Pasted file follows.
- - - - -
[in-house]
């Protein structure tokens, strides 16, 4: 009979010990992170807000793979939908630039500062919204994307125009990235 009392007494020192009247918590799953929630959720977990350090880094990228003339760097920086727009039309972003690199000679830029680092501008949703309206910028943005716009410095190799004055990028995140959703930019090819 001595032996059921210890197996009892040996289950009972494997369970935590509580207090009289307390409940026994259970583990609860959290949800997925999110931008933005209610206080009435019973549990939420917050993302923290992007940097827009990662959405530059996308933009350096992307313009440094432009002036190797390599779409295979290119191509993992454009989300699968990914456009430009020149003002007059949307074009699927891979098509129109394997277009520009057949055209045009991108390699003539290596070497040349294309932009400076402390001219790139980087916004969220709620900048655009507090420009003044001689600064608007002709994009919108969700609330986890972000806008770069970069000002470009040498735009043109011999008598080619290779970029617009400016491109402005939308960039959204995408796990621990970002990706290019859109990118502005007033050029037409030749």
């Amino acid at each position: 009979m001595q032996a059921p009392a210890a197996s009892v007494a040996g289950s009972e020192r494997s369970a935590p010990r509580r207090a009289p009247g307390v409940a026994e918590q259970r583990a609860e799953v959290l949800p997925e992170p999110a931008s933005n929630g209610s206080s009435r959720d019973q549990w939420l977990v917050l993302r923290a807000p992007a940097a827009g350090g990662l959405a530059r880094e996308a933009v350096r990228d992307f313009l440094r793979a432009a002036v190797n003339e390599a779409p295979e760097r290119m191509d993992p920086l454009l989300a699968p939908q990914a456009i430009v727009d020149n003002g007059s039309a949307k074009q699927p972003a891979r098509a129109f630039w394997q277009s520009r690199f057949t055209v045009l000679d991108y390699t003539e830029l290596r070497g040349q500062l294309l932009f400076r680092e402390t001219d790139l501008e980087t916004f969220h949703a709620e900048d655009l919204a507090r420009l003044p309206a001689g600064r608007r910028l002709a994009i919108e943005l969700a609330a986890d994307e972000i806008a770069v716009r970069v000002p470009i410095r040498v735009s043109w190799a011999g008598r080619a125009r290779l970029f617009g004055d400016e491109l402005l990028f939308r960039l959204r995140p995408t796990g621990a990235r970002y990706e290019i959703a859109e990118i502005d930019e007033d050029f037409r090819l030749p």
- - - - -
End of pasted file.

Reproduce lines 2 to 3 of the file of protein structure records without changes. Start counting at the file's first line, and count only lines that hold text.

């Protein structure tokens, strides 16, 4: 009979010990992170807000793979939908630039500062919204994307125009990235 009392007494020192009247918590799953929630959720977990350090880094990228003339760097920086727009039309972003690199000679830029680092501008949703309206910028943005716009410095190799004055990028995140959703930019090819 001595032996059921210890197996009892040996289950009972494997369970935590509580207090009289307390409940026994259970583990609860959290949800997925999110931008933005209610206080009435019973549990939420917050993302923290992007940097827009990662959405530059996308933009350096992307313009440094432009002036190797390599779409295979290119191509993992454009989300699968990914456009430009020149003002007059949307074009699927891979098509129109394997277009520009057949055209045009991108390699003539290596070497040349294309932009400076402390001219790139980087916004969220709620900048655009507090420009003044001689600064608007002709994009919108969700609330986890972000806008770069970069000002470009040498735009043109011999008598080619290779970029617009400016491109402005939308960039959204995408796990621990970002990706290019859109990118502005007033050029037409030749």
């Amino acid at each position: 009979m001595q032996a059921p009392a210890a197996s009892v007494a040996g289950s009972e020192r494997s369970a935590p010990r509580r207090a009289p009247g307390v409940a026994e918590q259970r583990a609860e799953v959290l949800p997925e992170p999110a931008s933005n929630g209610s206080s009435r959720d019973q549990w939420l977990v917050l993302r923290a807000p992007a940097a827009g350090g990662l959405a530059r880094e996308a933009v350096r990228d992307f313009l440094r793979a432009a002036v190797n003339e390599a779409p295979e760097r290119m191509d993992p920086l454009l989300a699968p939908q990914a456009i430009v727009d020149n003002g007059s039309a949307k074009q699927p972003a891979r098509a129109f630039w394997q277009s520009r690199f057949t055209v045009l000679d991108y390699t003539e830029l290596r070497g040349q500062l294309l932009f400076r680092e402390t001219d790139l501008e980087t916004f969220h949703a709620e900048d655009l919204a507090r420009l003044p309206a001689g600064r608007r910028l002709a994009i919108e943005l969700a609330a986890d994307e972000i806008a770069v716009r970069v000002p470009i410095r040498v735009s043109w190799a011999g008598r080619a125009r290779l970029f617009g004055d400016e491109l402005l990028f939308r960039l959204r995140p995408t796990g621990a990235r970002y990706e290019i959703a859109e990118i502005d930019e007033d050029f037409r090819l030749p």